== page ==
The Semiconductor Industry Association, the latest group to cast a pall on the market, said that demand for tablets and PCs is offset by slowing demand in other areas.
In a report released Oct. 3, the SIA said that in August, worldwide sales of semiconductors edged up to $25.03 billion, an increase of 0.7 percent over the July level and 2.2 percent more than they were in the same month in 2010.
"Sales in August were, in large part, driven by strong demand in tablets and PCs," SIA President Brian Toohey said in a statement. "Growth in these areas is encouraging. However, lower consumer and industrial demand across a wide range of products and markets is keeping overall sales lower than expected at this point."
The continuing recovery of the semiconductor industry in Japan, which was hurt by the earthquakes and tsunami that struck the country in March, buoyed the August numbers. In addition, SIA officials said the increasing number of semiconductors used in car systems has pushed the market for application-specific semiconductors to double-digit growth, creating a picture for the overall semiconductor market that the SIA labeled "promising" despite the uncertain global economic picture.
The SIA numbers come on the heels of other analyst reports pointing to a slowdown in the global semiconductor space, with most firms blaming the weak economy-particularly in the United States and Europe-and reduced consumer demand for electronics.
Market research firm IHS iSuppli on Sept. 21 said semiconductor revenue would grow an "anemic" 2.9 percent to $313.3 billion this year. This reflects a reduction from IHS iSuppli's earlier projection of 4.6 percent growth for this year.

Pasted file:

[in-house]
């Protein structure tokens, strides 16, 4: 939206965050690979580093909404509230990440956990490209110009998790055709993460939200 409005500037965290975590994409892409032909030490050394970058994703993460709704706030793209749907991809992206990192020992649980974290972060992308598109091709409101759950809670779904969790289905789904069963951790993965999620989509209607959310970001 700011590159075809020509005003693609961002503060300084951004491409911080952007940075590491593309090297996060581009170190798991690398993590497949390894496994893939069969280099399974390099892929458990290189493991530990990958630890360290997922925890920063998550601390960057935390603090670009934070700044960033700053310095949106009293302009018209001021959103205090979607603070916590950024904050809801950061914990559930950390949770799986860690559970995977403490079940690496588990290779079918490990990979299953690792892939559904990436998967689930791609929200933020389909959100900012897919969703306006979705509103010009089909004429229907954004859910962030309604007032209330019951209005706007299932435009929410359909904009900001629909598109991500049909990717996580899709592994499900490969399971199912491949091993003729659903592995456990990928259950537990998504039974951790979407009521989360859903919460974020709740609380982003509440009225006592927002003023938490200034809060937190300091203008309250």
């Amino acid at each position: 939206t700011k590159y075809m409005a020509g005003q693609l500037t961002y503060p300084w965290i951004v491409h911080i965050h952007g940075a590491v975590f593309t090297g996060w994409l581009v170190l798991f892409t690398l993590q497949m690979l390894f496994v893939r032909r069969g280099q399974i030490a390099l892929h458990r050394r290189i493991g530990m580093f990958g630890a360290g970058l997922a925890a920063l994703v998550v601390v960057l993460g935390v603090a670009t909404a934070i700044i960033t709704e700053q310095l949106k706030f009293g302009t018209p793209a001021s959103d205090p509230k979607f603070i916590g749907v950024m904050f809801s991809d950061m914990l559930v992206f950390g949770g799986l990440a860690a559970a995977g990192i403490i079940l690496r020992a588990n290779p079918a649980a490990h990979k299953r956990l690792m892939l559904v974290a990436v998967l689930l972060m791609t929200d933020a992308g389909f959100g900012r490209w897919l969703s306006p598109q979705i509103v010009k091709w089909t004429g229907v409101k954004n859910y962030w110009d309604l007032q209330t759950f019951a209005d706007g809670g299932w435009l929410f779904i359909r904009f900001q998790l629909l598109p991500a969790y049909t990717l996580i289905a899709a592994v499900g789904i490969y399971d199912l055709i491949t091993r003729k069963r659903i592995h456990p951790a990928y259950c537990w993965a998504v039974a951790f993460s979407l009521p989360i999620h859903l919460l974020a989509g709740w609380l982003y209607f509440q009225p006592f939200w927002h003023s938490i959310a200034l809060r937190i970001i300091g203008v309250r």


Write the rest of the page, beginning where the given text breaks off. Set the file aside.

"Mounting economic weakness is taking its toll on the worldwide electronics and semiconductor industries, just as these markets are entering the critical preholiday sales season," Dale Ford, vice president of electronics supply chain and semiconductors for IHS iSuppli, said in a statement at the time. "While economic challenges have persisted into 2011, consumer spending could have still sustained a reasonable level of growth in electronics demand if conditions had remained reasonably stable. Unfortunately, the accelerating decline and instability of the economy has reasserted itself as the primary driver of tepid electronics and semiconductor revenue growth in 2011."
A week earlier, Gartner analysts reduced their revenue estimates for the semiconductor industry for both 2011 and 2012. Slowing demand for PCs and other consumer devices, driven by the difficult economic picture, was the key culprit. Gartner analysts now forecast worldwide semiconductor revenue for 2011 to amount to $299 billion, a dip of 0.1 percent from the 2010 total. In the second quarter, they had predicted 5.1 percent growth for this year. The downgraded forecast comes during the third quarter, which historically has been a strong one for the industry, according to Bryan Lewis, research vice president at Gartner.
"Semiconductor companies' third-quarter guidance is well below seasonal averages," Lewis said in a statement. "The current guidance by vendors points to flat-to-down third-quarter growth. Typically, we see guidance for 8 to 9 percent growth in the third quarter because of back-to-school and the holiday build. The supply chain is also showing a significant slowdown, and semiconductor-related inventory levels are still elevated."